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Q. What is 'broadcast quality'?

I am a musician who produces music from a home studio using Logic Studio software. Recently I have had requests from radio stations to send promotional CDs for them to play on air. I am worried about the quality requirements for playing on radio. I have heard the term 'broadcast quality' in the past but have never really thought about it when I'm recording. Can you explain what 'broadcast quality' really is, and tell me if you think it is achievable in a home studio setup using Logic?

Morni Otadaferua

Q. What is 'broadcast quality'?Q. What is 'broadcast quality'?Q. What is 'broadcast quality'?Q. What is 'broadcast quality'?Editor In Chief Paul White replies: 'Broadcast quality' is a bit of a vague term, as much of the material that goes out on air now is data-compressed in some way (a bit like an MP3), so it doesn't really refer to a specific technical benchmark. I think what it means is that the material has to sound good on the radio and stand up well alongside commercial records, which in turn means recording a good performance and choosing a suitable range of sounds, then mixing it all carefully so as to avoid unwanted noise or distortion. There's also the artistic side of mixing to take into consideration, such as the use of effects — but the bottom line really is that if it sounds good, then it is good.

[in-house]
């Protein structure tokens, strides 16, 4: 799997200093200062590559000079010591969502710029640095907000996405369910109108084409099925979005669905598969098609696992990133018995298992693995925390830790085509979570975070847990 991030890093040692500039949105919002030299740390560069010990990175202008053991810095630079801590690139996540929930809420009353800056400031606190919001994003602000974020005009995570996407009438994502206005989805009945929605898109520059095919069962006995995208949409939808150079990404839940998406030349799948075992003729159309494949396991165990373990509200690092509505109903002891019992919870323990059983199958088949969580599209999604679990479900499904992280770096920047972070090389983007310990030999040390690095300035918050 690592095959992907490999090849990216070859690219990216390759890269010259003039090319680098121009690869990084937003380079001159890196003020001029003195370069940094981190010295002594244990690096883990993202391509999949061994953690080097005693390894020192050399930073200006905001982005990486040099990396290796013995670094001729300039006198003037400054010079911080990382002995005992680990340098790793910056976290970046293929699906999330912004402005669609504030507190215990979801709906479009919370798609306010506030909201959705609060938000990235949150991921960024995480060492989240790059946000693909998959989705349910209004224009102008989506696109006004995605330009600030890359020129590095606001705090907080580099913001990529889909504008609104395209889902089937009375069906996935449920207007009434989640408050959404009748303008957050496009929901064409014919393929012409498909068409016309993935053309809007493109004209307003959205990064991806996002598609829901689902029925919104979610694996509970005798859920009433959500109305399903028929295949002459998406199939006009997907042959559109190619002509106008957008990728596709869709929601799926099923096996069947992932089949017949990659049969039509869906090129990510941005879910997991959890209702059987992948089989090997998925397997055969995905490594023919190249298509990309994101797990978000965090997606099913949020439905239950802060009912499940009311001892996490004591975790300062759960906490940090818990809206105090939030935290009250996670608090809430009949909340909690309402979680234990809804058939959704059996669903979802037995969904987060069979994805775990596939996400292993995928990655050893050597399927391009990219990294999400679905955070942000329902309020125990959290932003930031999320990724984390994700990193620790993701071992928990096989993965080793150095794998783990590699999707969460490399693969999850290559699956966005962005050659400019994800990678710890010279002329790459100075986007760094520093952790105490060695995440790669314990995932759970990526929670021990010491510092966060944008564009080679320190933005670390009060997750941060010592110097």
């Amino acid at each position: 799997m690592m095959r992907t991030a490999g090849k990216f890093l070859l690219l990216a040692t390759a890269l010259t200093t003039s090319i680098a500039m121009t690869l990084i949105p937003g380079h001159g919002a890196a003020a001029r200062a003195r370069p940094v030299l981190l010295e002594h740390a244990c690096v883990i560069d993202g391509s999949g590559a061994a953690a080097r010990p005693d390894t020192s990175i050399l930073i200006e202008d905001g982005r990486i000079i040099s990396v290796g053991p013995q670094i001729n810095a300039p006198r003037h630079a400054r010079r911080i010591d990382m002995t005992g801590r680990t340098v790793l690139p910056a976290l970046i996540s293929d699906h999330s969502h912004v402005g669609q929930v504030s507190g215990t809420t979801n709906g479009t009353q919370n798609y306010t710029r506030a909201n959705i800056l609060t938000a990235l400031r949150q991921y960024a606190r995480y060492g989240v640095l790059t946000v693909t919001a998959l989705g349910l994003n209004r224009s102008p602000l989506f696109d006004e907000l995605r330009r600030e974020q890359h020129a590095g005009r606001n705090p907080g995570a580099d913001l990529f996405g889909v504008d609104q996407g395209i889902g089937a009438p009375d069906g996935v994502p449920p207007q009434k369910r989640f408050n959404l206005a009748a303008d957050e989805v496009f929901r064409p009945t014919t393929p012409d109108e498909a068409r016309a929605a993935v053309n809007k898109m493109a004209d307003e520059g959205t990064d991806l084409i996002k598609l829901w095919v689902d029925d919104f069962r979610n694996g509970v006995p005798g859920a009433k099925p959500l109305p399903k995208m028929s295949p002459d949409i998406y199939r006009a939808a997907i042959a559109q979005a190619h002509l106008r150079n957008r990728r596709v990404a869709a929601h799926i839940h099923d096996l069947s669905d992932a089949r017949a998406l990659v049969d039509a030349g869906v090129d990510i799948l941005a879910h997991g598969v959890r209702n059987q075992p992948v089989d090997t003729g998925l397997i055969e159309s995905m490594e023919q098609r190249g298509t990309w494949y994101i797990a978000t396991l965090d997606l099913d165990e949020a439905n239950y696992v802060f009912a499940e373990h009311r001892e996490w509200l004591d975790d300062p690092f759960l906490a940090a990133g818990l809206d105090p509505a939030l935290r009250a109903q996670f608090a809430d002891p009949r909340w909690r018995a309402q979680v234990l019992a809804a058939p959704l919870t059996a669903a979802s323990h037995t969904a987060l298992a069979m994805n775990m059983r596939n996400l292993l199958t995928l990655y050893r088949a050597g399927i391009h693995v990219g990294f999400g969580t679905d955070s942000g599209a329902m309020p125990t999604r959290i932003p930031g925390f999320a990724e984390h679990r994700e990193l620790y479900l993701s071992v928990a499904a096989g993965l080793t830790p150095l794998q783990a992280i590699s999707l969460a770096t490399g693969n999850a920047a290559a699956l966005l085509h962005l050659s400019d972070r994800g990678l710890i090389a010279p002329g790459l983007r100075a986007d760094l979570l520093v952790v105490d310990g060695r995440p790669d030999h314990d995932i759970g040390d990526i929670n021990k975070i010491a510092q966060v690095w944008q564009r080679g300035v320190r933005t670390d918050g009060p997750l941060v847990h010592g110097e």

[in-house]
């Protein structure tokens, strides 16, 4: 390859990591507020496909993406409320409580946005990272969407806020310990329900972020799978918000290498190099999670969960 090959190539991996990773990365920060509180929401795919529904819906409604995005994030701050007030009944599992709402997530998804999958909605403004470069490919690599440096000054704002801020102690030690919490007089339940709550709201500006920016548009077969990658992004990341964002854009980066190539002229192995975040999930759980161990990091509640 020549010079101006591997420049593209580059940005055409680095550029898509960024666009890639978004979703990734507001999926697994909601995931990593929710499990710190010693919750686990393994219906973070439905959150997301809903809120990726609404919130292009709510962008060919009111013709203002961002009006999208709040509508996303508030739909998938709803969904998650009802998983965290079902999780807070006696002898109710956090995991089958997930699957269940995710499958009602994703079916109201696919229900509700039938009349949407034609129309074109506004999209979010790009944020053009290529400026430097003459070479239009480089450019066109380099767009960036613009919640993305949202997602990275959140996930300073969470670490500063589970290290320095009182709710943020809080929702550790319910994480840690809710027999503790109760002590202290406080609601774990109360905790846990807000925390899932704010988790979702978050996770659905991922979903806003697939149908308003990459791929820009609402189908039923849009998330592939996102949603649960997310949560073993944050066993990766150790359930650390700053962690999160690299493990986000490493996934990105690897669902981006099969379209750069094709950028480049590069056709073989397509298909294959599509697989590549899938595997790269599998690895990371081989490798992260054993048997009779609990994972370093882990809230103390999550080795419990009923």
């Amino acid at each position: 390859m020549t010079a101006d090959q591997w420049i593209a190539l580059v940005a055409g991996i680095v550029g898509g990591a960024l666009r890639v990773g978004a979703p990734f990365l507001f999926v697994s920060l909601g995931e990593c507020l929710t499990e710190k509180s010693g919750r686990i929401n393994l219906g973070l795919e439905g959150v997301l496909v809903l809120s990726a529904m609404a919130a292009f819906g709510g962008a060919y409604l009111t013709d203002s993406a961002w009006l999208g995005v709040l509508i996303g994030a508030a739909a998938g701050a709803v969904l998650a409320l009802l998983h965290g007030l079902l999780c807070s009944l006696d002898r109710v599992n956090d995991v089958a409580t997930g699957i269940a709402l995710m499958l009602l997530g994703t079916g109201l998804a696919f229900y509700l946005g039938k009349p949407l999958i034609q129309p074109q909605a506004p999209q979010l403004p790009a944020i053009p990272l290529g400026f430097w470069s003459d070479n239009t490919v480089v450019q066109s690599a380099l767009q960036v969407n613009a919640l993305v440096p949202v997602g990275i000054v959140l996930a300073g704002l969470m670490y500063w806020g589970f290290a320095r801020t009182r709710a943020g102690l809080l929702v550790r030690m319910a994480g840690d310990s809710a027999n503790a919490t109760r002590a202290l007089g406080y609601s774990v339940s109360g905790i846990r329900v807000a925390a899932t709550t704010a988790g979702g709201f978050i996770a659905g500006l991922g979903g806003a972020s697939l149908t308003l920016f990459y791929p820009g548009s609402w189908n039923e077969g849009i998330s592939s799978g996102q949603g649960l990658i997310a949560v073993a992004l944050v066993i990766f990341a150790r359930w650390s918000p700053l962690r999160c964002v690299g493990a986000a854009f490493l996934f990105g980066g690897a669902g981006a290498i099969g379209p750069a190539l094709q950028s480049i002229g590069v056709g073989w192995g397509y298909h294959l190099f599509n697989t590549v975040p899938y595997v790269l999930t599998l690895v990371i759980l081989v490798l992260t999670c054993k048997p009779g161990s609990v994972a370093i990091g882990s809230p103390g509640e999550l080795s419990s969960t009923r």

In order to make your records sit comfortably alongside commercial material, level-wise, you also need to ensure the finished audio file is polished with a little mastering-style processing, a subject that has been covered many times in the pages of SOS. You will find a wealth of useful material on our web site.

At its most basic, mix processing often means applying a little low-ratio, low-threshold compression to the mix to squash it down by just a few decibels, and also limiting the peaks to claw back an extra two or three dBs of level. You may also need to EQ the final mix prior to limiting it to make it sound more like a commercial record but that's an artistic decision. My best advice here is not to overdo any mix processing, and play your mix alongside some commercial CDs to see how they stack up.

Bear in mind, however, that you may not get your mix to sound quite as loud, as many records are very aggressively mastered these days.

As to the question about whether Logic Studio is capable of producing such results, I'd say yes, definitely. Logic and other DAW packages are more than capable of producing first-class, release-quality recordings. The main technical limitations are the audio interface you have and the mics and other equipment you plug into it. After that it's all about creating the right musical sound and capturing it to the best of your ability.